Frantzman brings to light the temporary battlefield alliances that were formed and disintegrated as the US-led coalition slowly crushed ISIS – at one time ISIS was actually in a deal with Hezbollah and the Syrian regime that resulted in some three thousand ISIS fighters being removed from Syria and deposited in Iraq. He deals also with more profound changes in political thinking in the region, for example how Iran’s growing influence encouraged Saudi Arabia and the UAE to look increasingly toward Israel as an ally, and how it changed the strategic thinking of Jordan and Egypt.
In dealing with the final days of the caliphate as a territorial entity, Frantzman describes as “staggering” the numbers of ISIS supporters, family members and fighters hemmed into a tiny enclave on the Euphrates River. From late January to the end of February 2019, tens of thousands were transported out of ISIS’s final redoubt.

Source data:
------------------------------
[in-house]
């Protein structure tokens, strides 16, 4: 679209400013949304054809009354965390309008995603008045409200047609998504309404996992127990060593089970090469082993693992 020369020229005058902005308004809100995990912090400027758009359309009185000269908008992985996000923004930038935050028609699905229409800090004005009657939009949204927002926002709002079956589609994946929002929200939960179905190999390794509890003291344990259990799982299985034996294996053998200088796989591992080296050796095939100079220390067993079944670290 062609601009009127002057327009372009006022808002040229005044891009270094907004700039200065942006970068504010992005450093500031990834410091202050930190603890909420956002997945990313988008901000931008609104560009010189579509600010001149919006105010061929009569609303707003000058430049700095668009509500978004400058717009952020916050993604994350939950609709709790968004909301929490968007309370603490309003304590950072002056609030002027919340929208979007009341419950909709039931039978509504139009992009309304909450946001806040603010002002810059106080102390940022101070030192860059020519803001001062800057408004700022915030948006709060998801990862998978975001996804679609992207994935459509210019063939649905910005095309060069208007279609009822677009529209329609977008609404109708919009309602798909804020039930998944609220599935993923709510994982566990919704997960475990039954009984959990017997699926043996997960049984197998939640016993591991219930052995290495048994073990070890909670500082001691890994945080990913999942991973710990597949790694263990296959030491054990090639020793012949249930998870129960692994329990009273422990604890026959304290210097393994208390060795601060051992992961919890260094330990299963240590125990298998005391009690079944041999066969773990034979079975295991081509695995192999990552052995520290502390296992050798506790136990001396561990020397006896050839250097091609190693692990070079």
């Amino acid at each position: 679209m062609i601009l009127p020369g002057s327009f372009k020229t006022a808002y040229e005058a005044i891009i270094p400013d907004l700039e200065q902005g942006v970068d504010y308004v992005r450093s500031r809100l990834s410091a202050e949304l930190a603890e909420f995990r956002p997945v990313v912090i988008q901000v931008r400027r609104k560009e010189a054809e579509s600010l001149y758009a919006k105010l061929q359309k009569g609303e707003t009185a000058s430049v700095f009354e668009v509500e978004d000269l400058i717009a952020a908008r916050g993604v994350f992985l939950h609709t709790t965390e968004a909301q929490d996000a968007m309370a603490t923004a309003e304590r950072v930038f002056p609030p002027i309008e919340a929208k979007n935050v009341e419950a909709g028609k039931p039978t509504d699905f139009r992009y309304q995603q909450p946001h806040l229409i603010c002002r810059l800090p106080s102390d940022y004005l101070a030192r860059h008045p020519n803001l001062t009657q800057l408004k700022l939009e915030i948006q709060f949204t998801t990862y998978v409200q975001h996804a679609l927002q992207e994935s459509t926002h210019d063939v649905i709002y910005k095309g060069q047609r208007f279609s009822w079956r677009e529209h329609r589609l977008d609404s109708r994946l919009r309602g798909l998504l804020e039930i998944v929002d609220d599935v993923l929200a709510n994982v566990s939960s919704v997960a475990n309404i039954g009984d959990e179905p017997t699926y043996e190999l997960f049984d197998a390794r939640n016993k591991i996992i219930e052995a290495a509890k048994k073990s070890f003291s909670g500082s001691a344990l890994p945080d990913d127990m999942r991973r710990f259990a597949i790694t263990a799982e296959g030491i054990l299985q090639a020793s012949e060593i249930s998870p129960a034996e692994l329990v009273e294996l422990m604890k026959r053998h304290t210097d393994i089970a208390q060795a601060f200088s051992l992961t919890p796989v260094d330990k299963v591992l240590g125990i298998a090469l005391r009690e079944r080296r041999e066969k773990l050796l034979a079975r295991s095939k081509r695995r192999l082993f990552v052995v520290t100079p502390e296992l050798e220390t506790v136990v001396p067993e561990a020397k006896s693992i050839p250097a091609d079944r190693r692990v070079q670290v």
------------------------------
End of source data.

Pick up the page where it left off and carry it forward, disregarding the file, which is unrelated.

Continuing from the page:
Yet in considering whether the post-ISIS era would simply replicate the worst days of al-Qaeda terrorism under Osama bin Laden, he is not wholly pessimistic. He points to the concerted anti-terrorism effort, backed by US finance, being undertaken by the US Special Operations Command in some ninety countries. The real question about extremism, he believes, is why and how it exercises such an appeal, and even here he sees grounds for hope. With hundreds of thousands of social media accounts linked to ISIS shut down, he writes, it appears that social media giants have learned the lessons of 2014, when an estimated forty-five thousand ISIS accounts helped attract tens of thousands worldwide to join ISIS and travel out to Syria and Iraq.